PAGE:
Olé Schmolé!

I went to the Columbia with Ted and two friends from out of town, and I wasn’t disappointed, but I wasn’t really impressed either. I don’t really know what I was, to be honest.

We ordered sangria, which was concocted tableside. I’m not so sure the tableside gimmick made the drink taste any better (although it tasted good), and all the pitchers our waiter had to mix for other tables made the service as slow as an elephant on barbiturates.

And I’m pretty sure a drugged-up Dumbo would’ve been more entertaining than the famed Flamenco show. Not that it wasn’t good. The dancers were extremely talented, to be sure—after all they’ve been performing at the Columbia since 1985. But the problem is that they look as if they’ve been doing this show for 22 years, with their plastered-on faces and unthinking twirls. They take themselves for granted, expecting that just doing a quality show is enough.

It isn’t. An audience can’t possibly have more fun than the performers are having, and I don’t think this troupe was having much fun at all. I chewed on my pompano en papillot, which like everything else was very high caliber but ultimately boring (except for the yellow rice, which was the fluffiest stuff I’d ever had the pleasure of masticating), tried unsuccessfully to get a few pictures of the dancers, and waited until halfway through our meal for the waiter to bring our bottle of Condesa de Leganza Reserva. Despite its tardiness the wine was delicious—a 1995 from none other Don Quixote’s home region, so the bouquet had a certain literary flair—but we got one of the last five bottles in stock, so order it quick.

And then we left, and I didn’t feel any more like a Tampa local than when I had arrived.

The most memorable moment of the evening occurred a block or two down 7th Avenue, just past the ground upon which Teddy Roosevelt and his Rough Riders once stampeded. If they rode by today, not only would they notice warehouse-sized clubs blasting DMX songs about their roving band, they would notice pavement, and sidewalks, and on one of those sidewalks they would notice several constellations' worth of hexagons inscribed with personal messages. And in one of these hexagons they would see the following message, perhaps the most expressive, nuanced, layered, and even confused sidewalk quotation I’ve ever encountered:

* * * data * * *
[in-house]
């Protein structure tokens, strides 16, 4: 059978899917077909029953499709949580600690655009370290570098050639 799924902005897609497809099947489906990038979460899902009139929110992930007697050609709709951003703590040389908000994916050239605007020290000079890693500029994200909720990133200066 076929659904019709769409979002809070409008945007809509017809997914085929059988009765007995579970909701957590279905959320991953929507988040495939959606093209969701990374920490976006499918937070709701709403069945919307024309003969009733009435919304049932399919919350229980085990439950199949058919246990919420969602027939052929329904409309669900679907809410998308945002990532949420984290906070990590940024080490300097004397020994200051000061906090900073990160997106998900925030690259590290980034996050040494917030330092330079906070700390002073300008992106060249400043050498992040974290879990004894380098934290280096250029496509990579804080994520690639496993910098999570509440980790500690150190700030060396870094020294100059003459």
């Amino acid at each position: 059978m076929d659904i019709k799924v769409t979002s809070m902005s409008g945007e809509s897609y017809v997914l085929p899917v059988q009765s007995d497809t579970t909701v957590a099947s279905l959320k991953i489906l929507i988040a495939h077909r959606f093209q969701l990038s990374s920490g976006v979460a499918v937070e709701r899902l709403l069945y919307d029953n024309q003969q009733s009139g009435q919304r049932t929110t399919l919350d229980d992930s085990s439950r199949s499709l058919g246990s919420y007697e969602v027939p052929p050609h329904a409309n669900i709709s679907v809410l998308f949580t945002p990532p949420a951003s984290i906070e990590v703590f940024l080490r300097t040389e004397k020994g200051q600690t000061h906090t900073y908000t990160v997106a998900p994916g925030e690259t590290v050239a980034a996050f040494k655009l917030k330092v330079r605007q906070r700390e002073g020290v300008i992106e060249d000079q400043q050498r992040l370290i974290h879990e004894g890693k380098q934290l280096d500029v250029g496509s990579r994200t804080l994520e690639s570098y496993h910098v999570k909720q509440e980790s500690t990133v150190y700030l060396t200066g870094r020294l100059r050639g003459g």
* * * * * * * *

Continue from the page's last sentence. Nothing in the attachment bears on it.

For several minutes, my friends and I stared at the ground contemplating this poetic proclamation. Is this person talking about joy in a “Joy to the World” sense? Or as a personal emotion? Or is he referring to a woman named Joy?

It doesn’t matter. It’s difficult not to imagine the writer speaking the line, his or her voice lifting up at the very end to denote the question mark. The depth of the subtext stretches on forever. The line drips with all the pathos of the world, simple and sad and true, and yet is spiked with a smart dose of sarcasm—all compounded by the fact that hundreds of crude feet stomp unknowingly over these words every day without so much as a thought.

Ah, such is life.

Not to mention that the inscription was far more interesting and free-of-charge than anything we had seen or tasted at the Columbia.

What: The Flamenco Show

Where: Columbia Restaurant, 2117 East 7th Ave, Tampa (Ybor City)

When: Mon. – Sat. @ 7 pm and 9:30 pm

Must-Do? Says Who? Everyone and his or her mother, including the old Must-Do list (and its mother).

Casualties: $6 for the show. Too much for the meal.

Notable Quotable: “Olé!”

Yeah yeah yeah, so the Columbia is Florida’s oldest Spanish restaurant, and the world’s largest of the same. So you get the privilege of dropping $25 on an entrée. So it’s all fancy schmancy. So there’s a dinner show.

So what?

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